The United Nations committees on Rights of Child, Rights to food and health have recommended that all countries need to do more to protect, promote and support breast feeding as a human right and ending of inappropriate marketing of breast milk substitutes. Only one in three of the world’s babies under 6 months are exclusively breast fed.

They expressed concern about the continued misleading marketing of breast milk substitutes and other foods intended for infants and young children. It was pointed out that there is no corporate accountability for the adverse consequences of such marketing practices. These continue to undermine efforts to improve early exclusive breast feeding habits. They act as barrier for women to exercise their rights and deny them the choice and ability to enjoy any health benefits.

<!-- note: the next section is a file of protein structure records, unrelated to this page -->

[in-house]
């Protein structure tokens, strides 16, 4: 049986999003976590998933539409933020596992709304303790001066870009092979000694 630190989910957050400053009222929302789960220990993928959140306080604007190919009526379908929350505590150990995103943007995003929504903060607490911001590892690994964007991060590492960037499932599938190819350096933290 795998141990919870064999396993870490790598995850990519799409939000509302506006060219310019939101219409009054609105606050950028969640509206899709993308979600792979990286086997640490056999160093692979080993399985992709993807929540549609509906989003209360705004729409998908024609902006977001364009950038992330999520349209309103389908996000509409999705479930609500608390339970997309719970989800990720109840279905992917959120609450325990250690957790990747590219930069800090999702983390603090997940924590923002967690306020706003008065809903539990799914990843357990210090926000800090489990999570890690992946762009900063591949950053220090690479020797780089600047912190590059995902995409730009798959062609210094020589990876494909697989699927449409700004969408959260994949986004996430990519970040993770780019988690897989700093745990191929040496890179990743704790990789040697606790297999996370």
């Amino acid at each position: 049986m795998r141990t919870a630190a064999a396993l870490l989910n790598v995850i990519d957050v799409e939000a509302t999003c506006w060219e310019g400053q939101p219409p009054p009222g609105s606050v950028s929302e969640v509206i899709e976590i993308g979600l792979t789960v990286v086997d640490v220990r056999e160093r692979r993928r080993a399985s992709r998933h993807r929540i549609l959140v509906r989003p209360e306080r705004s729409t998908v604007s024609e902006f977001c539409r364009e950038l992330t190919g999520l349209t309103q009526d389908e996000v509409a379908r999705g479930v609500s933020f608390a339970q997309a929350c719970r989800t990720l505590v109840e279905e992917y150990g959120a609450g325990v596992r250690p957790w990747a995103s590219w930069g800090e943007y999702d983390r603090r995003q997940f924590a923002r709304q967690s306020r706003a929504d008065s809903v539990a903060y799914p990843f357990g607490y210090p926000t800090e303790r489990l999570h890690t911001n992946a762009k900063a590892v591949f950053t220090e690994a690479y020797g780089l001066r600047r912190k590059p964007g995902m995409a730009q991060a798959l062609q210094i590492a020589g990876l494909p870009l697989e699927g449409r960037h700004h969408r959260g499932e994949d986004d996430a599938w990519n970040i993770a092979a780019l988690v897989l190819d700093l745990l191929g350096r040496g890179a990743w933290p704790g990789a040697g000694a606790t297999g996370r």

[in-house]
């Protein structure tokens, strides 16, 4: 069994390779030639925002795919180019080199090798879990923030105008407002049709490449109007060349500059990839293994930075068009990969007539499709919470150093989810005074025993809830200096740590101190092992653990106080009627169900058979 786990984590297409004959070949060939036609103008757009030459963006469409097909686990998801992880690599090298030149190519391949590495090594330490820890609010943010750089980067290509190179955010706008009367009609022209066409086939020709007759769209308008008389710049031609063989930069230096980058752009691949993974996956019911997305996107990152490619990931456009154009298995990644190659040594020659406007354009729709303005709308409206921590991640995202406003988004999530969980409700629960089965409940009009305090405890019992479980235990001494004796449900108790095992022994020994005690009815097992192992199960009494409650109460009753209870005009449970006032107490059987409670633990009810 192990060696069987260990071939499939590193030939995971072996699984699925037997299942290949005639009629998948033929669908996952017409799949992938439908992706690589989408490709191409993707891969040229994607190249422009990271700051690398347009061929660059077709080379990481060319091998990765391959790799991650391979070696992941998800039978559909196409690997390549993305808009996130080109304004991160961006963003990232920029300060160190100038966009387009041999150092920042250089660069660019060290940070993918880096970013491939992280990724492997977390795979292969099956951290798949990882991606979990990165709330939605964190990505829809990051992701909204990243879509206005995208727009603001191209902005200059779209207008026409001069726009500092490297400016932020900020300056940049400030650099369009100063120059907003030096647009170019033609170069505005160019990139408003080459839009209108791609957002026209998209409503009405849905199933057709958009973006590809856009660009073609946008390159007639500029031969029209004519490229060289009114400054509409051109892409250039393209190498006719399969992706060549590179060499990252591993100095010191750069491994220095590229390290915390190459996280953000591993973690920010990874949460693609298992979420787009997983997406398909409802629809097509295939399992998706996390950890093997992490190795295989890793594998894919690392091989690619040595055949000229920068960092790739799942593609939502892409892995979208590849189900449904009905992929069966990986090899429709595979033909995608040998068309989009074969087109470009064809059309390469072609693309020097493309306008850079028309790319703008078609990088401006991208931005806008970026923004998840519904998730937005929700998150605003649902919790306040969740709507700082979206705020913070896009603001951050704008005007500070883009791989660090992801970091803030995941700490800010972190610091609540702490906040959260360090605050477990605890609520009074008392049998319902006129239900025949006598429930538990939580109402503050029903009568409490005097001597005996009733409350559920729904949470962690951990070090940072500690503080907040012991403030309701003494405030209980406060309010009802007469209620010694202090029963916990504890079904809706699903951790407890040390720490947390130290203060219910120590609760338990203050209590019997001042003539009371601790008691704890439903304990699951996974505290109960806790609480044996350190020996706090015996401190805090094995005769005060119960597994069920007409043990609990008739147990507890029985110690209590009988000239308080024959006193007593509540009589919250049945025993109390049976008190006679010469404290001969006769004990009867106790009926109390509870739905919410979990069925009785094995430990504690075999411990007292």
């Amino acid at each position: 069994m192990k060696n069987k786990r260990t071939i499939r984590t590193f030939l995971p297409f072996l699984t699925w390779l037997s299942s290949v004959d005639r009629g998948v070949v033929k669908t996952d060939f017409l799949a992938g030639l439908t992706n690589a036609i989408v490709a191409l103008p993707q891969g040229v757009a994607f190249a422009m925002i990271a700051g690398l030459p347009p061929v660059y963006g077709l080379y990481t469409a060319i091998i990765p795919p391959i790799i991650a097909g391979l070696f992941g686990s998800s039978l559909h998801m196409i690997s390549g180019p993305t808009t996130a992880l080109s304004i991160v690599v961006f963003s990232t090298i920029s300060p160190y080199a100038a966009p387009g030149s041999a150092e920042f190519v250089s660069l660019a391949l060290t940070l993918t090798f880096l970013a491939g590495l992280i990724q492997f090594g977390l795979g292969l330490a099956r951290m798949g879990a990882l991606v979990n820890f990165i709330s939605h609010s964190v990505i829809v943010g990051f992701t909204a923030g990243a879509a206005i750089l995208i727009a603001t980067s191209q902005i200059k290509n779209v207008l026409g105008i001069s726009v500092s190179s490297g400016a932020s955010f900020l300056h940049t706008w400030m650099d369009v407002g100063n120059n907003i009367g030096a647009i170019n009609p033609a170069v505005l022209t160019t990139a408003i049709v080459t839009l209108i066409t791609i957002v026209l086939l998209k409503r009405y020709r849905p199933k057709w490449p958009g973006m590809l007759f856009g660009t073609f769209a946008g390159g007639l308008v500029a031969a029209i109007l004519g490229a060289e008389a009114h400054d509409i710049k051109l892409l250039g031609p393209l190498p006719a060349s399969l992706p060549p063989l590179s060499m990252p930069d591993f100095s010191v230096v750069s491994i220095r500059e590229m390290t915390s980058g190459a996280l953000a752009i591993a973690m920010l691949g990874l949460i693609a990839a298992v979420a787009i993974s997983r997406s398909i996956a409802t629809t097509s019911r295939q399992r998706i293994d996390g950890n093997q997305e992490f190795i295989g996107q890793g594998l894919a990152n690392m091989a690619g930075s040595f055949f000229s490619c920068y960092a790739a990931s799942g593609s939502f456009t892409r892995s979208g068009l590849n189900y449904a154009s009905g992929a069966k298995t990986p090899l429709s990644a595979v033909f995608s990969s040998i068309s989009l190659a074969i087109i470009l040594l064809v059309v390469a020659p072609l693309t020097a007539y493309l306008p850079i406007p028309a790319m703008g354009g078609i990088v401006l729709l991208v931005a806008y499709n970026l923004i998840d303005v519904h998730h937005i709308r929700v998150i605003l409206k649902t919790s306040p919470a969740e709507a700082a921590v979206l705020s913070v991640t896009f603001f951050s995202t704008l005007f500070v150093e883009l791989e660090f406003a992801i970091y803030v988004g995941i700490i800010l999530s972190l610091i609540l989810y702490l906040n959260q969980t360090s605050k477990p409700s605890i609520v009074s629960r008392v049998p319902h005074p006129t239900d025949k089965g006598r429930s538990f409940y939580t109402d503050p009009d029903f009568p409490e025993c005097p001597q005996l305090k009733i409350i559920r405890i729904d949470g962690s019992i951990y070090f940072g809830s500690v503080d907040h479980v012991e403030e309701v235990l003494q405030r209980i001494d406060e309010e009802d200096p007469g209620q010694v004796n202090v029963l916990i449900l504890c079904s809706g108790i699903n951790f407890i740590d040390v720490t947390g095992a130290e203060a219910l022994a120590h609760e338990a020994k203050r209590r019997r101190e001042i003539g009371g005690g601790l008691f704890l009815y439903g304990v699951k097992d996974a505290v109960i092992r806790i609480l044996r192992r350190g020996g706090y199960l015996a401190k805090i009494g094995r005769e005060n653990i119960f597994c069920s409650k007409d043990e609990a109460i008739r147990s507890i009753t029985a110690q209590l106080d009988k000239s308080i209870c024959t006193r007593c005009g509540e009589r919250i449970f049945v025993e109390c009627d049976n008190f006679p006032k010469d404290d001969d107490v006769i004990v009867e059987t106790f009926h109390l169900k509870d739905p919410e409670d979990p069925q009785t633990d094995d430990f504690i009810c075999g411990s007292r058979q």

Governments were briefed on the need to act in this matter and take measures like adoption of suitable legislation to end these marketing practices. This will provide adequate maternity protection and protect women from discrimination linked to breast feeding.

The United Nations further says that 8, 20,000 children could be saved if all the mothers followed its advice.
Obstacles to progress in breast feeding are lack of information from health workers, cultural and family traditions and stigmatisations of breast feeding in public places.

Children have the right to the highest attainable standards of health and breast feeding is a key part of this.

Courtesy: www.who.int


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